The Saturday Morning Post: Quick hits on politics & more in RIFebruary 4th, 2012 at 6:00 am by Ted Nesi under Nesi's Notes, On the Main Site, The Saturday Morning Post
“The Saturday Morning Post” – get it? Welcome to the third edition of my new column, and thanks to reader MZ for the title. As always, send your takes, tips and trial balloons to tnesi (at) wpri (dot) com and I may include them.
1. What a lot of people don’t understand about Lincoln Chafee is that at heart he is, in many ways, a technocrat – a manager. He tries to do the best job he can stewarding the government as it existed when he took over in January 2011. That appears to be why he proposes budgets only a wonk could love. (He cuts programs liberals like, but not enough to please conservatives; he increases taxes to conservatives’ dismay, yet not the taxes liberals want him to raise.) Much of his approach seems premised on the old saying, “Don’t upset the apple cart.” It makes for a more collegial atmosphere at the State House, but it doesn’t lead Chafee to propose policy changes as dramatic as what Gina Raimondo pushed through on pension reform. After all, what if the apple cart needs to be upset? If so, he might not be the man for the moment.
3. Is David Cicilline getting too much blame for the ever-worsening financial crisis in Providence? The man obviously can’t escape all culpability – he was mayor from 2003 to 2011, and his declaration that the city was “in excellent financial condition” just 15 months ago will live in infamy. But the 6% COLAs and lifetime Blue Cross that are crushing the capital are vestiges of Buddy Cianci’s mayoralty, not Cicilline’s. Maybe the congressman is more like James Buchanan, Abe Lincoln’s predecessor, whom historians criticize for doing too little to stop the Civil War.
4. My alma mater Wheaton College up in Norton has caused quite a stir among students and alums by proposing a new policy where students will start to pay more for better dorm rooms. How much will McIntire cost?
5. Campaign finance reports got filed this week, and the most head-turning haul belonged to Providence Mayor Angel Taveras, who put together more than $190,000 last fall. Considering he’s one of the state’s two most popular politicians, is that a sign the mayor is gearing up to make a bid for higher office in 2014? Not at all, those close to Taveras say; he needed the money to pay off debts and because he uses the campaign kitty to pay for expenses such as travel and city cuff links that used to be paid for with taxpayer dollars.
6. A reader passed along another interesting tidbit in this week’s filings – a $1,000 contribution from former Attorney General Patrick Lynch to Treasurer Raimondo. Board of Elections records say it’s the biggest individual donation he’s ever made to a fellow local Democrat. A bit striking, considering Lynch sits on his own cash hoard of $338,387 and is regularly mentioned as the most formidable obstacle to Raimondo in a potential 2014 Democratic gubernatorial primary.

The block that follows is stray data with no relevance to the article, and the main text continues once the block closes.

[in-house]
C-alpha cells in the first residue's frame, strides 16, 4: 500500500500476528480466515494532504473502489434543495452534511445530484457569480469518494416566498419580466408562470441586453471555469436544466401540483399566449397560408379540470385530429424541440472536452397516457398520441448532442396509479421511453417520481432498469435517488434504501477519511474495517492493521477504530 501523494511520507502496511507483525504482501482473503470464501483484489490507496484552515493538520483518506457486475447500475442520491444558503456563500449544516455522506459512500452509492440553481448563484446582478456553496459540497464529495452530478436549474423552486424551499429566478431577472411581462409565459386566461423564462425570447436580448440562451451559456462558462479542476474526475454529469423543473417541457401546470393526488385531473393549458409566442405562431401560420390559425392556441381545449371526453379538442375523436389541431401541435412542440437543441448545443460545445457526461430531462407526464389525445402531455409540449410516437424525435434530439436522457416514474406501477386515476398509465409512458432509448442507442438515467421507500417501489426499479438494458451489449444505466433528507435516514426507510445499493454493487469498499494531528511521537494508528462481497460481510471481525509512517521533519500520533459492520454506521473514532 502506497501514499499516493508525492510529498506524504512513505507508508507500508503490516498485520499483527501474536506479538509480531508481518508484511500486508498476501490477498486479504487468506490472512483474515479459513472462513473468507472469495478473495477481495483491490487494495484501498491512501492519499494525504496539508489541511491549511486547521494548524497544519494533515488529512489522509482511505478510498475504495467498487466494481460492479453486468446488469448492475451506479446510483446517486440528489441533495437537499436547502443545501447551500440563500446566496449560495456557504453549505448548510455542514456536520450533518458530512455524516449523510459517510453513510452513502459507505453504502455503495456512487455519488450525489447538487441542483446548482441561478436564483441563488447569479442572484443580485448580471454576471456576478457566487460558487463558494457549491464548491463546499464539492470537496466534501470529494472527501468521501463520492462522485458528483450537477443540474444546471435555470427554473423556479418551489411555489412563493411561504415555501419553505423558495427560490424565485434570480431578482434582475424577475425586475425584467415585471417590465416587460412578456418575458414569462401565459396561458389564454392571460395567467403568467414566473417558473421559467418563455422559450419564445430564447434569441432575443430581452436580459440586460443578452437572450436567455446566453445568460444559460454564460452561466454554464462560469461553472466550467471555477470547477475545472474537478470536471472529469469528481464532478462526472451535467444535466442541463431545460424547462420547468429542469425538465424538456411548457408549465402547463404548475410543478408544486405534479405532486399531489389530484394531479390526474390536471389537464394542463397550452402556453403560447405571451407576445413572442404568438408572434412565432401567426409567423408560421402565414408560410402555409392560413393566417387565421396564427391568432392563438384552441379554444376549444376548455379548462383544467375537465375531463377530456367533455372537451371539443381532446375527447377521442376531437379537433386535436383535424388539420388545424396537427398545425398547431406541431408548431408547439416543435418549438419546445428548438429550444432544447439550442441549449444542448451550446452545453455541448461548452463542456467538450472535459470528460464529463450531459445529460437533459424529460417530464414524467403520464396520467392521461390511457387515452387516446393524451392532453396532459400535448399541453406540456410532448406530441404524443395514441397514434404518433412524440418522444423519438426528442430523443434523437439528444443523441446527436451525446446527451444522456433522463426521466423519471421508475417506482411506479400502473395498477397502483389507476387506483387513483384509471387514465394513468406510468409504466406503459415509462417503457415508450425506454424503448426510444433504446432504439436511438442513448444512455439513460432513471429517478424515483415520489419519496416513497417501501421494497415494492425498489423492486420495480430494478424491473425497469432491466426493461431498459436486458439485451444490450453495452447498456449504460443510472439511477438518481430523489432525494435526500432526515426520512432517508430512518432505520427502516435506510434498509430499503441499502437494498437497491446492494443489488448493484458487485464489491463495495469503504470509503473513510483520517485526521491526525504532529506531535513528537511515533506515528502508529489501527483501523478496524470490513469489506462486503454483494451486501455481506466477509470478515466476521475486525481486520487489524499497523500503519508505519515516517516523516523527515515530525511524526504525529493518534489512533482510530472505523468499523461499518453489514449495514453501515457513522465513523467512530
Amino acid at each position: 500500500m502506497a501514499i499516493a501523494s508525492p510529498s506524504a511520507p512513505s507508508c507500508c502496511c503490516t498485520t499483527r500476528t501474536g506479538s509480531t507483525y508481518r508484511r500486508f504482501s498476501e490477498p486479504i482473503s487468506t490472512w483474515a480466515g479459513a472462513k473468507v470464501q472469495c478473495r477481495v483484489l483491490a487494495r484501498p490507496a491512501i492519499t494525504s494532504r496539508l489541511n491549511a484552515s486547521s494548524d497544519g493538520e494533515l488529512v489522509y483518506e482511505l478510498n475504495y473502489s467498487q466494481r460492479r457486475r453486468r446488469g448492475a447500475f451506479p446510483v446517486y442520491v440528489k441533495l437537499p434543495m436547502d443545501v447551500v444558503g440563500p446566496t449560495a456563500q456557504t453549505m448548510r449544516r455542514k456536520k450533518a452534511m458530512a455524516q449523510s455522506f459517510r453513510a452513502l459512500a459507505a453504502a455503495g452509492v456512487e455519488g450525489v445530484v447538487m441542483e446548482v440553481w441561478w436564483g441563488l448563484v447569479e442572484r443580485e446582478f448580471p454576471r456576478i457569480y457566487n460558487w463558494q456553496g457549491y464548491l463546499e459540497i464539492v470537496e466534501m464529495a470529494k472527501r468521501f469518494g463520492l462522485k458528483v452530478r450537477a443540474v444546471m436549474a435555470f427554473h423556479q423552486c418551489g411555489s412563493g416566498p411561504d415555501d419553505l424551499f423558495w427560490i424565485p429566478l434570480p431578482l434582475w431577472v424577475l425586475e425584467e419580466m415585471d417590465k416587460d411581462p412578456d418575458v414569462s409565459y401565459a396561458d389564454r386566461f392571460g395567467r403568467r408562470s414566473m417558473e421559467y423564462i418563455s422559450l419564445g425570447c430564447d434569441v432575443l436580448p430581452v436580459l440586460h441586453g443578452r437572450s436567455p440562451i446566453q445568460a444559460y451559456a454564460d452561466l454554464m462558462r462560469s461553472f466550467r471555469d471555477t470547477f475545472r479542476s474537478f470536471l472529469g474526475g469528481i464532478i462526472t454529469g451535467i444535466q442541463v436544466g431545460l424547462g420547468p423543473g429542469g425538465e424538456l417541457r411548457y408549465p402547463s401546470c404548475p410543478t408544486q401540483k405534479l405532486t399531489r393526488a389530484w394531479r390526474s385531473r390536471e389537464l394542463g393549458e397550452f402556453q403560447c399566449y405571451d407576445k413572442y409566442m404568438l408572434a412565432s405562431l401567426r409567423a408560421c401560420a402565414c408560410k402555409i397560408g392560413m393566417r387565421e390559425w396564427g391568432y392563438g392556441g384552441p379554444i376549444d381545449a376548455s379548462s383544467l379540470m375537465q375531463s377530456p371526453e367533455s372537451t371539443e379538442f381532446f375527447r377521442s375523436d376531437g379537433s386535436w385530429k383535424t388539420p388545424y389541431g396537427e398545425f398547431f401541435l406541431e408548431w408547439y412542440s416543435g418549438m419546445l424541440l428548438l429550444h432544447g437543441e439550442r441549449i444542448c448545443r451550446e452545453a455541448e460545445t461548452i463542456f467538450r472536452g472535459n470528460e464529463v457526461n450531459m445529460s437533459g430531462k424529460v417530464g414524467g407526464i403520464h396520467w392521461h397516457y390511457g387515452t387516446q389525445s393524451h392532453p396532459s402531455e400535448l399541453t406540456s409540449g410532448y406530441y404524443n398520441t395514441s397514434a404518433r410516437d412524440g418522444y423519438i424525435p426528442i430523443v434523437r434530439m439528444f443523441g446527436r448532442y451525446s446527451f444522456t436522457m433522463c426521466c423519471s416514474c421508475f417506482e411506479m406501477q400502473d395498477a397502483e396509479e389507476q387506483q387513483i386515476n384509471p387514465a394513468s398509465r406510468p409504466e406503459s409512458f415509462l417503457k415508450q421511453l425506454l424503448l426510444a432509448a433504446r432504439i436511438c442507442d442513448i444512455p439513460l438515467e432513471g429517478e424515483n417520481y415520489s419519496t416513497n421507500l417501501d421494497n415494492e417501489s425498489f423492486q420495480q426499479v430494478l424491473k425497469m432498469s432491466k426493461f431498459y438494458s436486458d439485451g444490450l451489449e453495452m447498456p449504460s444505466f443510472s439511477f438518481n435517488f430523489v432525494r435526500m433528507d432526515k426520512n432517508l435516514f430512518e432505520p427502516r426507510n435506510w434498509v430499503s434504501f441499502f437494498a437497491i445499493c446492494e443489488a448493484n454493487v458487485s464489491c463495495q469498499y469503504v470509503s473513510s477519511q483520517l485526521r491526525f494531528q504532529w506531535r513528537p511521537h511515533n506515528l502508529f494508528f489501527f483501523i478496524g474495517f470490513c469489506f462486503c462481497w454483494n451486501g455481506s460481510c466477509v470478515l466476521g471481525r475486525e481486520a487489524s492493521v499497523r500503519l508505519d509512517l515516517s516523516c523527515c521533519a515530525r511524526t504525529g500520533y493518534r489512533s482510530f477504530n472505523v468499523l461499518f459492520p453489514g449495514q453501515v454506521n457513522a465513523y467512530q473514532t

7. Where does all that leave Chafee? State House speculation on his own future ranges from a switcheroo with Raimondo – where he becomes the Democrat and she becomes the independent – to the possibility he’ll quirkily decide not to run for a second term at all. Pressed on the point during Friday’s taping of “Newsmakers,” Chafee pointed out the best sign he will run is that he’s been fundraising – since “nobody likes to do that.”
8. And speaking of 2014, few people will be surprised if Cumberland Mayor Dan McKee runs for lieutenant governor in two years. The five-term Democrat added nearly $10,000 to his campaign cash during the fourth quarter, bringing his total to $43,982.
9. Apparently Congressmen Cicilline and Jim Langevin aren’t too worried about currying favor with federal workers before November’s election. They were among 72 Democrats who crossed party lines Wednesday to pass a Republican bill extending the pay freeze for those employed by Uncle Sam through 2013. Obama wants to give them a small raise.
10. My senior partner Tim White aired a gripping story Thursday night on the controversial rulings regarding sex offenders made by Superior Court Special Magistrate Patrick Burke, former House Speaker Bill Murphy’s one-time deputy assistant. But it wasn’t an easy story to get on the air. “People on all sides – from law enforcement to politicians and lawyers – were eager for us to do a story examining the appeal rate for sex offender classifications,” Tim says. “But no one wanted to go on camera and comment for fear they would tick off the Rhode Island judiciary. Legally, Rhode Island is a very small sandbox.” Indeed.
11. A big week ahead for 38 Studios, Curt Schilling’s video-game company and Providence’s newest corporate citizen. “Kingdoms of Amalur: Reckoning,” the first of its two games, drops Tuesday and is getting plenty of pre-release buzz, with stories this week in The Wall Street Journal, The New York Times and The Boston Globe. The Projo says 1 million copies sold qualifies as a hit.
12. Despite what ESPN Boston implies, I bet more than a few of us are nervous about the Patriots’ fate on Sunday. RIPR rounded up predictions from big-name Rhode Island pols, and all of them picked the Pats. (Chafee boldly forecast a “rout” by No. 12 and co.) It got me wondering, though: Would any politician really lose their next bid for reelection if they admitted to thinking – regrettably – the Giants will pull it out?
13. This week on “Newsmakers” – Governor Chafee and State Budget Officer Tom Mullaney. Watch Sunday at 10 on Fox Providence.
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